This post was created in partnership with Valley Fig Growers. All thoughts and opinions are my own.
Mole is one of those traditional dishes that is passed down from generation to generation. It is a labor of love ground down on a metate and savored by the whole family. This fig mole uses the earthiness and sweetness of Orchard Choice or Sun-Maid California Dried Figs to enhance the complexity and richness of the mole. Golden brown sautéed mushrooms are bathed in fig mole and served on warm homemade corn tortillas, topped with sliced red onion, and cilantro.
The word mole comes from the nahuatl word “mulli” meaning sauce or stew. There are many varieties of mole: red, green, yellow, poblano, negro, and many more. They vary according to the region of Mexico you are in.
Mole’s origins are pre-Hispanic. It is well known that the indigenous people of Mexico prepared complex sauces ground on their metate. Over the years and after the conquest, additional elements were added to these sauces that were not available before, like lard and bread.
Why Dried Figs??
Well, to start off with I love figs, fresh and dried. There are many moles that use raisins or prunes to add sweetness to the sauce, so using dried figs instead gives this sauce a natural sweetness that pairs amazingly with the chocolate and nuts already in the sauce.
California supplies 100% of the nation’s dried figs. They were introduced by the Spaniards in the early 16th century. The priests at Mission San Diego were the ones who originally planted the figs, this is how the dark purple fig became known as “Mission.” For this recipe I used Orchard Choice California Mission Dried Figs.
I love recreating and innovating traditional Mexican dishes to fit the vegan lifestyle. Mole is usually served with some kind of animal product, but I chose instead to use mushrooms to make these delicious tacos. The umami flavor and “meatiness “ of the mushrooms are the perfect way to honor the beautiful tradition of mole making that continues to be passed on from generation to generation.
The Recipe: Fig Mole Mushroom Tacos
- You can find the dried chiles: mulato, pasilla, and ancho at your local Mexican market, or you can find them HERE.
- I used Orchard Choice California Mission Dried Figs for this recipe.
- You can pair these fig mole mushroom tacos with a marzen style ale.
- I used a combination of cremini and portabella mushrooms, but I recommend the addition of oyster and maitake mushrooms.
- This recipe makes about 1 quart and 1 cup of fig mole. You will only need about two cups of it for this recipe. You can freeze the rest for up to six months.
Fig Mole Mushroom Tacos
- 4 Dried chile mulato seeded, de-stemmed
- 5 Dried chile pasilla seeded de-stemmed
- 6 Dried chile ancho seeded de-stemmed
- ¼ tsp. Anise seed
- 3 Whole cloves
- 10 Black peppercorns
- 1 Ceylon cinnamon stick, 1 inch long
- ⅓ cup Sesame seeds
- 3 Plum tomatoes
- 1 Tomatillo
- 5 cloves Garlic, unpeeled
- ½ cup Vegetable oil (optional)
- 1 cup Orchard Choice California Mission Dried Figs
- ⅓ cup Raw almonds
- ⅓ cup Pepitas
- ¾ cup Peanuts
- 1 Stale corn tortilla
- 1 Stale Bolillo (or 1 ½ cups stale baguette)
- 1 tablet Mexican chocolate
- 5 cups Vegetable stock
- 1 tbsp. Vegetable oil (optional)
- 1 ½ lb. Assorted mushrooms, sliced (shiitakes, portabellas, oyster, maitake)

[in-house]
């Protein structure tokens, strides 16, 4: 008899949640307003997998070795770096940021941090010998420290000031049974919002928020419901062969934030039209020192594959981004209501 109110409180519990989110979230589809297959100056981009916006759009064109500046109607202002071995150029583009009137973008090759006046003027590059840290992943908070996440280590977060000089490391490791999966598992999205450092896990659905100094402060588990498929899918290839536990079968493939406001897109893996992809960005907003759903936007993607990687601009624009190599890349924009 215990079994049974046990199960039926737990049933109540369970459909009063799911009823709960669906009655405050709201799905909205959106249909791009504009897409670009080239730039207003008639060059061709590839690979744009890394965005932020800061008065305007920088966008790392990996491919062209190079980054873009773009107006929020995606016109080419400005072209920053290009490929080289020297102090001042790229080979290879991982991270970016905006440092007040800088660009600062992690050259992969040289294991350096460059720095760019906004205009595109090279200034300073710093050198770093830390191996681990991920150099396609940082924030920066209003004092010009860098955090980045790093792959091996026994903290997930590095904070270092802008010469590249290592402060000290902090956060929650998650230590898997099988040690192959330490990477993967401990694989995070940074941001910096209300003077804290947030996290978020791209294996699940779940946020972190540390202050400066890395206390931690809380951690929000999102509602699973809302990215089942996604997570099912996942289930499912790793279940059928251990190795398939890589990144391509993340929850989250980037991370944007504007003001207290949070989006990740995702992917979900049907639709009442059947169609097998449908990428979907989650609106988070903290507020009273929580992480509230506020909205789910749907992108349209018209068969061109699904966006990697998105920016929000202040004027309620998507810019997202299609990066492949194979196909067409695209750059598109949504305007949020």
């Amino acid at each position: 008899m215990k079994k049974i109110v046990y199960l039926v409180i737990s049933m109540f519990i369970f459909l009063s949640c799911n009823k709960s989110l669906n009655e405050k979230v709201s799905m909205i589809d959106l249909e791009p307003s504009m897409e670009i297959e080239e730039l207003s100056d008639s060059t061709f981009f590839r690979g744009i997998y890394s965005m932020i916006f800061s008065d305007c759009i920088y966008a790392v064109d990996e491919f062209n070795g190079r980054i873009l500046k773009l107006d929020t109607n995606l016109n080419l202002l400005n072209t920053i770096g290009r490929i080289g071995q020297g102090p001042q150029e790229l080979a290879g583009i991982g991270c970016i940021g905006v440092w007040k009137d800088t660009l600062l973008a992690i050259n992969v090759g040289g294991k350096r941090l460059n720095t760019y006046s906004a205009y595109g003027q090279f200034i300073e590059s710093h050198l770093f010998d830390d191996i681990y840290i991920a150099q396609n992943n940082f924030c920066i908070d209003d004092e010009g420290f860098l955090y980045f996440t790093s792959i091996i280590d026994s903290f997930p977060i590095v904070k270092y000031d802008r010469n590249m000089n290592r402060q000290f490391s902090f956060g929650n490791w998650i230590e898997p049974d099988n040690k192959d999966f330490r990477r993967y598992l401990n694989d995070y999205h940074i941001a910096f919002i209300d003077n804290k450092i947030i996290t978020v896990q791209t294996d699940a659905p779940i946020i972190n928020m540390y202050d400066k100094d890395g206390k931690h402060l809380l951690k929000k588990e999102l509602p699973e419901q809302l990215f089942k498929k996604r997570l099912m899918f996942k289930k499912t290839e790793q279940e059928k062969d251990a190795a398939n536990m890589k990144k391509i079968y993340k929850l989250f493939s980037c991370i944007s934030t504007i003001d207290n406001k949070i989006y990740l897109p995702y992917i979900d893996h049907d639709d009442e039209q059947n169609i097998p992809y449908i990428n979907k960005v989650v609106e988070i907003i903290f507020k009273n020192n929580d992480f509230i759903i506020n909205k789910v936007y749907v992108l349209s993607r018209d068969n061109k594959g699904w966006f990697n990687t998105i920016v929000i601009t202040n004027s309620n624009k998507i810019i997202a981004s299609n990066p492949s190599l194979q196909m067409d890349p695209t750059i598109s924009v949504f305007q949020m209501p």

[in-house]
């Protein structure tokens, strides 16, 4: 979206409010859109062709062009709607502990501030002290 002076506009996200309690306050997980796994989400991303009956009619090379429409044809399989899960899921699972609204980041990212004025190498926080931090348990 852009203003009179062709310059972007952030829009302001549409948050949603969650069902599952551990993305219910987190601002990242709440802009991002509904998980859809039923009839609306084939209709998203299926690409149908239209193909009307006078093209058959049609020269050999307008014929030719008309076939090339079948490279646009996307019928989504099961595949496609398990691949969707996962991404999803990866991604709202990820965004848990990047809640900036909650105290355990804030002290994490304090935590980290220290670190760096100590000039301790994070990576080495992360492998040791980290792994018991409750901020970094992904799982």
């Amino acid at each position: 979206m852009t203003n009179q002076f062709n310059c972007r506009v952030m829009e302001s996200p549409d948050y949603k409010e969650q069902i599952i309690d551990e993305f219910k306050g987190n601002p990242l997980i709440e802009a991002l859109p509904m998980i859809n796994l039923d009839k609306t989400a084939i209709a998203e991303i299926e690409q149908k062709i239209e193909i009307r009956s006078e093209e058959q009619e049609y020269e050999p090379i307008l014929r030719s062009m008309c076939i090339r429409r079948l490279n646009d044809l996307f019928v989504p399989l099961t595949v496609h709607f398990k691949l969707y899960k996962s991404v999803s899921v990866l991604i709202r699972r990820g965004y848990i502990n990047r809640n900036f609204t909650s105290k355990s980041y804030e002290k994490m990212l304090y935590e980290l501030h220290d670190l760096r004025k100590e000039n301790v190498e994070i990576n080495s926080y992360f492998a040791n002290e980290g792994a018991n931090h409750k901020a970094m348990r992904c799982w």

- 12 Corn tortillas
- 1 Red onion, thinly sliced
- ½ cup Chopped cilantro
To make the fig mole:
- Heat a large cast-iron pan to medium-high heat, add chiles to the pan and toast lightly, about 3-4 seconds on each side. Remove from the pan and place in a medium bowl. Cover with boiling hot water and soak for 30 min.
- In the same cast iron pan set to low-medium heat, toast the anise seed, peppercorns, cloves, and cinnamon for 1-2 minutes until they begin to release their aromas. Set aside.
- Use the same pan to toast the sesame seeds for 1-2 minutes, until golden brown and set aside. Use a spice grinder or food processor and grind all the toasted spices as fine as possible. Set aside.
- Set your cast iron pan to medium-high heat and place the tomatoes, tomatillo, and garlic on the pan until they become soft and slightly blackened, about 7-10 minutes, Set aside.
- Set a large sauté pan to medium heat and add oil. Fry the following ingredients separately: Orchard Choice California Mission Dried Figs until plump and golden brown, the almonds until slightly toasted, the pumpkin seeds until they pop and turn a golden yellow color, the peanuts until toasted and golden brown, the tortilla until crispy and black in certain spots, and the bread toasted a deep golden brown. Set aside.
- Place the soaked and drained dried chiles in the blender with 1 cup of the chile soaking liquid, and the ground up spices, bread, and tortilla. Process until smooth. Add vegetable stock if necessary. Pour into a large bowl.
- Now place the rest of the fried ingredients with the tomato, tomatillo, and peeled garlic. Add vegetable stock if necessary and process until smooth. Pour into bowl with chile mixture. Strain mixture.
- Heat a large pot to low-medium heat and pour the mixture into the pot. Bring mixture to a simmer, add 3 cups of vegetable stock, and stir. Add a Mexican chocolate tablet and simmer slowly for 30 minutes. Stir continuously to avoid the mole sticking to the bottom of the pot. Season with salt and pepper. If the sauce is too thick, add the remaining 2 cups of vegetable stock.
To make the tacos:
- Heat a large sauté pan to medium-high heat and add 1 tbsp. of oil. Sauté mushrooms until golden brown. Pour 2 cups of the finished mole sauce on top and stir to combine.
- Heat corn tortillas on a comal or griddle. Place 2 tbsp. of mushroom filling on each tortilla and top with chopped cilantro and sliced red onion. Enjoy!!
Although dorastable.com attempts to provide accurate nutritional information, these figures should be considered estimates.